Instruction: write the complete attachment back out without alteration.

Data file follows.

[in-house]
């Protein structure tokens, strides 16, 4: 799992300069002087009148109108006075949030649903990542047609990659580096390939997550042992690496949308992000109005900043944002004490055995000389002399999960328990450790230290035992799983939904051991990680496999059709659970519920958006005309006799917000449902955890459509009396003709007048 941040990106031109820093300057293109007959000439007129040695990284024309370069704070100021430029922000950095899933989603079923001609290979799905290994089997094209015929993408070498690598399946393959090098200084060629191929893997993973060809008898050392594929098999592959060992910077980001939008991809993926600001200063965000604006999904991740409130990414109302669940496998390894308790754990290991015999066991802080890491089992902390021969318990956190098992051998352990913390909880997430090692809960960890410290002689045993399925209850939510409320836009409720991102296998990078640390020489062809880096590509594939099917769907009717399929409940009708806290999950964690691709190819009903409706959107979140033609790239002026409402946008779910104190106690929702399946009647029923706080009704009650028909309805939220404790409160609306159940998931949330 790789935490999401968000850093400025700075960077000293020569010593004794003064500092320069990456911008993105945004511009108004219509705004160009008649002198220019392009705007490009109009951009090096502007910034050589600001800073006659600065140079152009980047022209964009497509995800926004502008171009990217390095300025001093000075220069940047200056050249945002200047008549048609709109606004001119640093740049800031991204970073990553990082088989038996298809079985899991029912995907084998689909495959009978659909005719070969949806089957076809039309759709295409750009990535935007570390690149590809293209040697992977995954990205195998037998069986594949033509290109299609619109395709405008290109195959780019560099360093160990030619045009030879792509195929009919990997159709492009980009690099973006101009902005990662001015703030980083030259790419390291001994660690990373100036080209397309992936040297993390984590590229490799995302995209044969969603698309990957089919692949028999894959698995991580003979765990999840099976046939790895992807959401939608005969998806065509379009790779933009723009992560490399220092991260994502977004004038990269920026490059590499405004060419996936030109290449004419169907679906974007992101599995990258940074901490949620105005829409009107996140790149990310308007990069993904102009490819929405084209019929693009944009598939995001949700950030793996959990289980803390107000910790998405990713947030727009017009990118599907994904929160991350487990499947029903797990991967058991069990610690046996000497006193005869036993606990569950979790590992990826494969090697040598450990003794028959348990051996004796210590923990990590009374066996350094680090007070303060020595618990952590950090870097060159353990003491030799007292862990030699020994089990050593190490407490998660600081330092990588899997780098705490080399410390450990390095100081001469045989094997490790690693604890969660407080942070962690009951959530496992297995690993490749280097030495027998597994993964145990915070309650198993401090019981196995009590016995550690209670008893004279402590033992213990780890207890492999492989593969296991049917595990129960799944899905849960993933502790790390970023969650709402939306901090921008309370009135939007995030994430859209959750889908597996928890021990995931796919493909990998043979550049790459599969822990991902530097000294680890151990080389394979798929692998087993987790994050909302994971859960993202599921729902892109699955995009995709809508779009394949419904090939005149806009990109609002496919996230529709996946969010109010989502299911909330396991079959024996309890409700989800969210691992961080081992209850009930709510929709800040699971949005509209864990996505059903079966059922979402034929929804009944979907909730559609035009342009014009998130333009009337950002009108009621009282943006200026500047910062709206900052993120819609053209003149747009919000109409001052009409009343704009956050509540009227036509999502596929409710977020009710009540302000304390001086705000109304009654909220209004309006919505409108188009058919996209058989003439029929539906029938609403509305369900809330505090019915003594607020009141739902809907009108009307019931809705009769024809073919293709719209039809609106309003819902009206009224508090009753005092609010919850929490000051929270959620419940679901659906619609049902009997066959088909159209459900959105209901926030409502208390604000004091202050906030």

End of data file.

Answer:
[in-house]
């Protein structure tokens, strides 16, 4: 799992300069002087009148109108006075949030649903990542047609990659580096390939997550042992690496949308992000109005900043944002004490055995000389002399999960328990450790230290035992799983939904051991990680496999059709659970519920958006005309006799917000449902955890459509009396003709007048 941040990106031109820093300057293109007959000439007129040695990284024309370069704070100021430029922000950095899933989603079923001609290979799905290994089997094209015929993408070498690598399946393959090098200084060629191929893997993973060809008898050392594929098999592959060992910077980001939008991809993926600001200063965000604006999904991740409130990414109302669940496998390894308790754990290991015999066991802080890491089992902390021969318990956190098992051998352990913390909880997430090692809960960890410290002689045993399925209850939510409320836009409720991102296998990078640390020489062809880096590509594939099917769907009717399929409940009708806290999950964690691709190819009903409706959107979140033609790239002026409402946008779910104190106690929702399946009647029923706080009704009650028909309805939220404790409160609306159940998931949330 790789935490999401968000850093400025700075960077000293020569010593004794003064500092320069990456911008993105945004511009108004219509705004160009008649002198220019392009705007490009109009951009090096502007910034050589600001800073006659600065140079152009980047022209964009497509995800926004502008171009990217390095300025001093000075220069940047200056050249945002200047008549048609709109606004001119640093740049800031991204970073990553990082088989038996298809079985899991029912995907084998689909495959009978659909005719070969949806089957076809039309759709295409750009990535935007570390690149590809293209040697992977995954990205195998037998069986594949033509290109299609619109395709405008290109195959780019560099360093160990030619045009030879792509195929009919990997159709492009980009690099973006101009902005990662001015703030980083030259790419390291001994660690990373100036080209397309992936040297993390984590590229490799995302995209044969969603698309990957089919692949028999894959698995991580003979765990999840099976046939790895992807959401939608005969998806065509379009790779933009723009992560490399220092991260994502977004004038990269920026490059590499405004060419996936030109290449004419169907679906974007992101599995990258940074901490949620105005829409009107996140790149990310308007990069993904102009490819929405084209019929693009944009598939995001949700950030793996959990289980803390107000910790998405990713947030727009017009990118599907994904929160991350487990499947029903797990991967058991069990610690046996000497006193005869036993606990569950979790590992990826494969090697040598450990003794028959348990051996004796210590923990990590009374066996350094680090007070303060020595618990952590950090870097060159353990003491030799007292862990030699020994089990050593190490407490998660600081330092990588899997780098705490080399410390450990390095100081001469045989094997490790690693604890969660407080942070962690009951959530496992297995690993490749280097030495027998597994993964145990915070309650198993401090019981196995009590016995550690209670008893004279402590033992213990780890207890492999492989593969296991049917595990129960799944899905849960993933502790790390970023969650709402939306901090921008309370009135939007995030994430859209959750889908597996928890021990995931796919493909990998043979550049790459599969822990991902530097000294680890151990080389394979798929692998087993987790994050909302994971859960993202599921729902892109699955995009995709809508779009394949419904090939005149806009990109609002496919996230529709996946969010109010989502299911909330396991079959024996309890409700989800969210691992961080081992209850009930709510929709800040699971949005509209864990996505059903079966059922979402034929929804009944979907909730559609035009342009014009998130333009009337950002009108009621009282943006200026500047910062709206900052993120819609053209003149747009919000109409001052009409009343704009956050509540009227036509999502596929409710977020009710009540302000304390001086705000109304009654909220209004309006919505409108188009058919996209058989003439029929539906029938609403509305369900809330505090019915003594607020009141739902809907009108009307019931809705009769024809073919293709719209039809609106309003819902009206009224508090009753005092609010919850929490000051929270959620419940679901659906619609049902009997066959088909159209459900959105209901926030409502208390604000004091202050906030």